# Email chain of correspondence with Pascal

## Original email subject

Gesture Recognition in RGB Videos Using Human Body Keypoints and Dynamic Time Warping

Go back to the supporting page for *FastDTW is approximate and Generally Slower than the Algorithm it Approximates*.

## Eamonn on Feb. 29, 2020, 15:54

Hello.

I am writing to you because you wrote a recent paper that use FastDTW.

I would like to ask you a favor.

I believe that FastDTW is in error, that simple DTW is actually MUCH faster, and exact.

In order to establish my credibility here, we me mention:

1) I recently did DTW 61,041,100,000,000 times for a paper.

2) I have published 40+ papers on DTW.

Can we ask you to rerun your experiments, but using simple cDTW code instead, and tell us if you agree it is really faster?

This would really help the community.

If you are willing to do this, Renjie will send you the code (Java, Matlab, C++ etc)

Many thanks

Eamonn

[a] https://www.cs.ucr.edu/~eamonn/time_series_data_2018/

“Another topic of research is how this method can be sped up, desirably up to the point where it reaches real-time capability”

What you are doing can be done a ten thousand times faster than real time for over a decade. Look at at this video. It is 8 years old, but does DTW 30,000 time faster than real time https://www.youtube.com/watch?time_continue=5&v=d_qLzMMuVQg&feature=emb_logo

## Pascal on Mar. 5, 2020, 01:39

Dear Mr. Keogh,

thank you for reaching out to us. I’d be glad to help you with your research and endeavors to speed up DTW. Simply send the code to me and I will report my results back to you. I can’t tell you exactly when I will find the time to do this, though, I hope you understand.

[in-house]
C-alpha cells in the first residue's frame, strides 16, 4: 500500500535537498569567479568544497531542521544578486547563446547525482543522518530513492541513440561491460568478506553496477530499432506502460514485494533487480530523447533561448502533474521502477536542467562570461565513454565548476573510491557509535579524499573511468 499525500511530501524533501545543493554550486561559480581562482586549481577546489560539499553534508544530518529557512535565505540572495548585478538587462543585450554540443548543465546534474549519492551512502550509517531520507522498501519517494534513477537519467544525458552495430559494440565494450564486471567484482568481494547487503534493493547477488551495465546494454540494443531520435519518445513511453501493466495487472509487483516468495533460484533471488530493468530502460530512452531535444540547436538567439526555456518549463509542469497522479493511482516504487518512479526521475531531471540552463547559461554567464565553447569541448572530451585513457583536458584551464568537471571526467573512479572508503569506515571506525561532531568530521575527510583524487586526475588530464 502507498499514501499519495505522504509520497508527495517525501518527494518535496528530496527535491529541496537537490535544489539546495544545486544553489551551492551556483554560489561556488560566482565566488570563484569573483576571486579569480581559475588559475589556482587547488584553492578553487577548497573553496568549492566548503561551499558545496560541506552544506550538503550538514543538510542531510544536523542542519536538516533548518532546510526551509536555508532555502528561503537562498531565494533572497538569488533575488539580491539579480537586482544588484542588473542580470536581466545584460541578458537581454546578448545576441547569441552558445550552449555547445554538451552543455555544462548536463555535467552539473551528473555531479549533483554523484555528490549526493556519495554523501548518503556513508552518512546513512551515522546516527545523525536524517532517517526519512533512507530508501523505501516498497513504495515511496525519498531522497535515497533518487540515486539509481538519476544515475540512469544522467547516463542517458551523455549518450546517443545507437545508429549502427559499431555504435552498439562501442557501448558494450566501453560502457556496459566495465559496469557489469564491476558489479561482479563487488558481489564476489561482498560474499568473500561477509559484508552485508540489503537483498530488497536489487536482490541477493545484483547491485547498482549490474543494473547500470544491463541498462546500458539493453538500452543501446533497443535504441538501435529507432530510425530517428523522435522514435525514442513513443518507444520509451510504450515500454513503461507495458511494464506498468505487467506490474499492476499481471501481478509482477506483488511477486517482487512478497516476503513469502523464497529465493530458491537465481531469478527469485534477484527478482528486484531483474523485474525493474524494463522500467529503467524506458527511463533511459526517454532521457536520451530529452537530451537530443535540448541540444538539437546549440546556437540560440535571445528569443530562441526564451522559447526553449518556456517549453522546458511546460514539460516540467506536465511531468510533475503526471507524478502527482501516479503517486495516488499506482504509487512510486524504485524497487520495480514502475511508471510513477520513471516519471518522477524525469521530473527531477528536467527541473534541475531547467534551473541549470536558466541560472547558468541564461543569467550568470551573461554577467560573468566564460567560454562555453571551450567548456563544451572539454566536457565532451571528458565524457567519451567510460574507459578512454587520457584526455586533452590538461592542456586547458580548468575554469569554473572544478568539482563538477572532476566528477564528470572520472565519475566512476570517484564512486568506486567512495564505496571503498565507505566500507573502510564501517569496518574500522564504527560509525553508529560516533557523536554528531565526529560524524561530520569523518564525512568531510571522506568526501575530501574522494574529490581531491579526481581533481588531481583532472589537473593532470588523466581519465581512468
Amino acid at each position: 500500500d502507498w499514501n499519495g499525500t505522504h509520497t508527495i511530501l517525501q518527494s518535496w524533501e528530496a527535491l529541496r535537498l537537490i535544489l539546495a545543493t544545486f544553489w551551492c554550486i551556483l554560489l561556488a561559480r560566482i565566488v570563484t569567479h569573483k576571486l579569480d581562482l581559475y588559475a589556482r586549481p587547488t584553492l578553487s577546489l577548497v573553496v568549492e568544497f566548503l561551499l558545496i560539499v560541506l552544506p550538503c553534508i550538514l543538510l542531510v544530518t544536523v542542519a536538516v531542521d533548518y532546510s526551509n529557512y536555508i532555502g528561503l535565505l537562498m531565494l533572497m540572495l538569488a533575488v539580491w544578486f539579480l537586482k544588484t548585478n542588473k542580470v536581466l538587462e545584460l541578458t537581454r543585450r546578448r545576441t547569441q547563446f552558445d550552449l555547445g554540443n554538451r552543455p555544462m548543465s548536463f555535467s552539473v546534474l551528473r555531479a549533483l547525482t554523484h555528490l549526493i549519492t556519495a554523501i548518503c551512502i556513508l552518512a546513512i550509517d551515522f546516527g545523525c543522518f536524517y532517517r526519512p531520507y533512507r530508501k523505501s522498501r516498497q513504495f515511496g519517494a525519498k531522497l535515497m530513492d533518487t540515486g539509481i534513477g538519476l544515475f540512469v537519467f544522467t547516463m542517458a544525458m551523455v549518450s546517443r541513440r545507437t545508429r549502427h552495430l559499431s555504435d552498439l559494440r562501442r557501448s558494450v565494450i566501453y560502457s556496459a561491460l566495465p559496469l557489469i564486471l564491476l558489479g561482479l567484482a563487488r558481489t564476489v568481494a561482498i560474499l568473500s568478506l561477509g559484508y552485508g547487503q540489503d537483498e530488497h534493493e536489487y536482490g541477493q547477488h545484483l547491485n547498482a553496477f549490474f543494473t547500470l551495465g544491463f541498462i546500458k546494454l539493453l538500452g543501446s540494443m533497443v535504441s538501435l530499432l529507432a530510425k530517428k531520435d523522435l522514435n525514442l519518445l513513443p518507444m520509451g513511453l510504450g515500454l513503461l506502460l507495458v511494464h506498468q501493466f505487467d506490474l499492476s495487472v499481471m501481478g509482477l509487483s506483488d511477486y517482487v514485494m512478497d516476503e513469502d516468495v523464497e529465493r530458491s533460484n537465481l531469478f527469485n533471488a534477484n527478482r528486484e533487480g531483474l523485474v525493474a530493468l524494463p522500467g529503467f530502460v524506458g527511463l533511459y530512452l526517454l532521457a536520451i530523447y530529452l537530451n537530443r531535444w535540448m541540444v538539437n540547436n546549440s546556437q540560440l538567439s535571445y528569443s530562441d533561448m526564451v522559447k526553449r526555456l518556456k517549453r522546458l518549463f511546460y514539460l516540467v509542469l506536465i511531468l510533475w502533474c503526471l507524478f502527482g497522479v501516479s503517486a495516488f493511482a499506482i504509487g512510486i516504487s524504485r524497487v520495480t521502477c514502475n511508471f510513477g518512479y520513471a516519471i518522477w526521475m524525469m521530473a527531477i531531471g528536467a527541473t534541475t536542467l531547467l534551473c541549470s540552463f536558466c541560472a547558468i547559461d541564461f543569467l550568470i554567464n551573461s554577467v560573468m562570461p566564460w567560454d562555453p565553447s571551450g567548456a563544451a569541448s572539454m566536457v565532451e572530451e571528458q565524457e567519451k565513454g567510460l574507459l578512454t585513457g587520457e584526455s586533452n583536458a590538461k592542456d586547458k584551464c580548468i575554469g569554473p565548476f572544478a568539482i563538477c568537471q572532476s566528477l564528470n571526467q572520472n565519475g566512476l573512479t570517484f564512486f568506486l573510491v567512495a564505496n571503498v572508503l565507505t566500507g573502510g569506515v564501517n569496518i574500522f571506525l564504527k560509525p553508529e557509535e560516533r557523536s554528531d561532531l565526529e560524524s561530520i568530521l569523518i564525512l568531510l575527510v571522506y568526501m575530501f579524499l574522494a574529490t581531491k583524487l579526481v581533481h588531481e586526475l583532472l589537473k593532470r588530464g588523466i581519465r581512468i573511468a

By the way, our remarks on the yet lacking real-time capability were mostly referring to OpenPose, which accounted for the majority of the computational cost in our experiments.

Kind regards

Pascal Schneider

## Eamonn on Mar. 5, 2020, 09:43

Hi Pascal.

What language do you perfer?

eamonn

## Pascal on Mar. 6, 2020, 01:22

Hello,

Python would be ideal, but C++ would also work for me.

Kind regards,

Pascal Schneider

## Renjie on Mar. 6, 2020, 22:05

Hi Pascal,

Please check the attached file for the python cDTW implementation.

The function signature is

```
dtwupd(a, b, r)
```

where a and b is the data and query respectively and r is the size of Sakoe-Chiba warping band.

As warp window size w = r / N, where N is the length of the time series, so assume the length of time series is 1024 and you want to set w to 10%, then r to be passed into dtwupd should be *ceil(N * w) = ceil(1024 * 10%)* = 103.

Thanks,

Renjie

### Attachment

## Pascal on Mar. 10, 2020, 09:20

Hello Eamonn, hello Renjie,

I reran the main experiment from our paper with the newest released version of the “fastdtw” package for Python (version 0.3.4) as well as with the implementation you provided me (using radius=30 for both).

- Using FastDTW reproduced the same results we originally published (77.38% of gestures correctly classified)
- Using your version improved the results of our classifier by about 5% (82.14% of gestures correctly classified)

I also compared the runtime of the two DTW implementations during the experiment. I ran the whole experiment twice, which amounts to a total of 2 x 5.851 = 11.702 runs of each DTW implementation for which I compared the runtimes.

Result:

- your implementation was approx. 24x faster than FastDTW on average (mean: 23.7059, std: 3.587)
- in the “slowest” case, your implementation was still approx. 5.8x faster than FastDTW

I’d conclude that these tests suggest that your implementation is indeed superior in terms of speed as well as for usage in time-series classification.

I attached the data for the speed-ups I measured, just in case you have a use for it.

Let me know if I can help you any further.

Regards,

Pascal Schneider

### Attachments

## Eamonn on Mar. 10, 2020, 09:58

Hi Pascal. Many thanks, this is very helpful

eamonn